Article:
After decades of practice and teaching, what inspires me are those moments when I can see the habitual as if it were for the first time. If such moments occur while I'm giving a talk, then the teacher in me can hear its own words imbued with the freshness imparted by those who truly listen -- the multiple aspects of myself being part of the audience as well. Thanks for your participation in the process.
I have two main aims in teachings. The first is to spread the dharma as widely as possible, offering it to as many different people as I can. The second is to teach a smaller number of people over sustained periods of time. This in-depth teaching engages my tremendous love for intensive, long-term meditation practice, where people can immerse themselves in the retreat experience and see how it transforms their understanding.
Although deeply rooted in the Vipassana tradition of Theravada Buddhism, I enjoy working with various skillful means from different Buddhist schools to help convey the essence of all practice, the one dharma of liberation. This essential dharma includes the wisdom of non-clinging, the motivation of compassion to practice for the benefit of all beings, and the potential for liberation within us all.
Given the speed and complexity of our culture, the Buddha's teachings offer a much-needed means to slow down, a way to create some inner calm. We need to touch base with this place of tranquillity in order to allow our bodies and minds to unwind. We then have the chance to see more deeply and profoundly the nature of our lives, how we create suffering and how we can be free. The dharma begins with the development of calm and it carries us all the way to liberation.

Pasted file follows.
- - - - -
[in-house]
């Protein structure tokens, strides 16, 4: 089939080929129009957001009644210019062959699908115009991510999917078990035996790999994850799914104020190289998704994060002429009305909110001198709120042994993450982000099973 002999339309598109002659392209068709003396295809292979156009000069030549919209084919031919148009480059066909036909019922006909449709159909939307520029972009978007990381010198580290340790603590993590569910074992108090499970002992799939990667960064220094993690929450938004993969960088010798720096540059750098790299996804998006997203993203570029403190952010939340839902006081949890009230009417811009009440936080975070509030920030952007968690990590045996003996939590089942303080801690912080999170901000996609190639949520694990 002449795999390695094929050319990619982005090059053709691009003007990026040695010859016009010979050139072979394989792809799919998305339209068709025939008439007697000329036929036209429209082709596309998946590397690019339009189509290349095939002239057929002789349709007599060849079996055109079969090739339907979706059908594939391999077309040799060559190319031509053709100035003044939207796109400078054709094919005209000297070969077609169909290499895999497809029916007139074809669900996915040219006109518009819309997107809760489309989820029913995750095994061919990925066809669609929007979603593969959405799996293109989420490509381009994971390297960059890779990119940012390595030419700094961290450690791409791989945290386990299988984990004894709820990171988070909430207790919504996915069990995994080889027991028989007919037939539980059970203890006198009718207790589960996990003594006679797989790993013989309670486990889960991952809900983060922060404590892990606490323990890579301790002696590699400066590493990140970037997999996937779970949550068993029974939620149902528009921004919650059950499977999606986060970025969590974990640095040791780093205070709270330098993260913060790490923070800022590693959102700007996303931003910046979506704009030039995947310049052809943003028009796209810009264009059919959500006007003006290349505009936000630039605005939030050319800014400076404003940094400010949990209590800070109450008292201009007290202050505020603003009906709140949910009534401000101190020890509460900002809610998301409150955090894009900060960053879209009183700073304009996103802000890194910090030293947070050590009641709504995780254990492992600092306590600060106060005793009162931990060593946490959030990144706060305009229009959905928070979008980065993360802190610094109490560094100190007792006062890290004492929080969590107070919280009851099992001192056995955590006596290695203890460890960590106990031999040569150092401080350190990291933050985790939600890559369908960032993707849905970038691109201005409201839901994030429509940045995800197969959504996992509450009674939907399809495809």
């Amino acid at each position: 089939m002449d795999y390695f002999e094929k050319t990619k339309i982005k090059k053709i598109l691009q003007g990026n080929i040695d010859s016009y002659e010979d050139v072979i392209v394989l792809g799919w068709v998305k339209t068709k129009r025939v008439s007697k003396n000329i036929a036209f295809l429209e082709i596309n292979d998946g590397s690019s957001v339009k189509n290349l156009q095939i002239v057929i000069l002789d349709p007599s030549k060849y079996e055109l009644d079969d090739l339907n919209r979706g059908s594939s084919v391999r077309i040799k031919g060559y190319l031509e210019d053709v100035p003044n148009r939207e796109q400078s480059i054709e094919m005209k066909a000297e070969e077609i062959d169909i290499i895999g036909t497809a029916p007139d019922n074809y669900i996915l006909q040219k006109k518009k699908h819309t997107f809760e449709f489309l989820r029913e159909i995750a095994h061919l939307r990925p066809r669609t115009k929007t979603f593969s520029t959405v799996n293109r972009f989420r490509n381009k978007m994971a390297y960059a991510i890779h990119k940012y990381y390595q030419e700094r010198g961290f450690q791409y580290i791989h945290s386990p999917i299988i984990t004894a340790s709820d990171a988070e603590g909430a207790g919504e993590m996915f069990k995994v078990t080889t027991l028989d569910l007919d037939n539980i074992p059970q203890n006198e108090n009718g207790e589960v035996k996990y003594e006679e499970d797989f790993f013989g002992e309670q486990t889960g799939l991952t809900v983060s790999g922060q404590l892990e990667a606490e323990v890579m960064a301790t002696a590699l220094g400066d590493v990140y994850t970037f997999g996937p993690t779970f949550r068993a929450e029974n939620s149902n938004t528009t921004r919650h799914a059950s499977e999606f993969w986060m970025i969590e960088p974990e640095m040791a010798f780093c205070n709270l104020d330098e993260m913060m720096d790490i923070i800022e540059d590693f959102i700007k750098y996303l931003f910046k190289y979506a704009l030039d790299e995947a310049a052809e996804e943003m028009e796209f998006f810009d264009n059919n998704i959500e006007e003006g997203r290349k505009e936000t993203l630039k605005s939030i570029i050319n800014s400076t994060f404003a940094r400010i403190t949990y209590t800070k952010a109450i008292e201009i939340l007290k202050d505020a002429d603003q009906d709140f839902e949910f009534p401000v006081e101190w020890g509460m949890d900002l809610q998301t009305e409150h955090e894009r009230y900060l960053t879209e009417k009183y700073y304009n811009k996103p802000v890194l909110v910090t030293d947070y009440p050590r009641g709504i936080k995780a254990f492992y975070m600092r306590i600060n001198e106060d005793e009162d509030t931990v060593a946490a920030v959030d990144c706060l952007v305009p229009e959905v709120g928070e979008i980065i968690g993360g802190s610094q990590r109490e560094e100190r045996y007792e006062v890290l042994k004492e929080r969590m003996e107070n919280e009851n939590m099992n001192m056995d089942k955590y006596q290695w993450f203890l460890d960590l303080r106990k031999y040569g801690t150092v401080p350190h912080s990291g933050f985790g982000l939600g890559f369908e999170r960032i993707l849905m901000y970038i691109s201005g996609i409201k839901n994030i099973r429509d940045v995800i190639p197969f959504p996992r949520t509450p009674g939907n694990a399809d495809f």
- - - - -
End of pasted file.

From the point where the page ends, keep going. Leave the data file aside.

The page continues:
It has long been important for me to offer the purity of the teachings of the Buddha in a way that connects with our common sense and compassion as human beings, which allows for the natural blossoming of wisdom.
Kevin Griffin is the author of the seminal 2004 book "One Breath at a Time: Buddhism and the Twelve Steps" and the recent "A Burning Desire: Dharma God and the Path of Recovery". He has been practicing Buddhist meditation for three decades and been in recovery since 1985. He’s been a meditation teacher for almost fifteen years. His teacher training was at Spirit Rock Meditation Center where he currently leads Dharma and Recovery classes.
Kittisaro, from Tennessee, is a Princeton graduate and Rhodes Scholar and a Buddhist practitioner for over 35 years including 15 years as a Theravada monk in the Forest School of Ajahn Chah. He is also a practitioner of Pure Land and Chan Buddhism. He teaches Meditation and is director of Dharmagiri Hermitage & Outreach in South Africa. He has completed two year long retreats.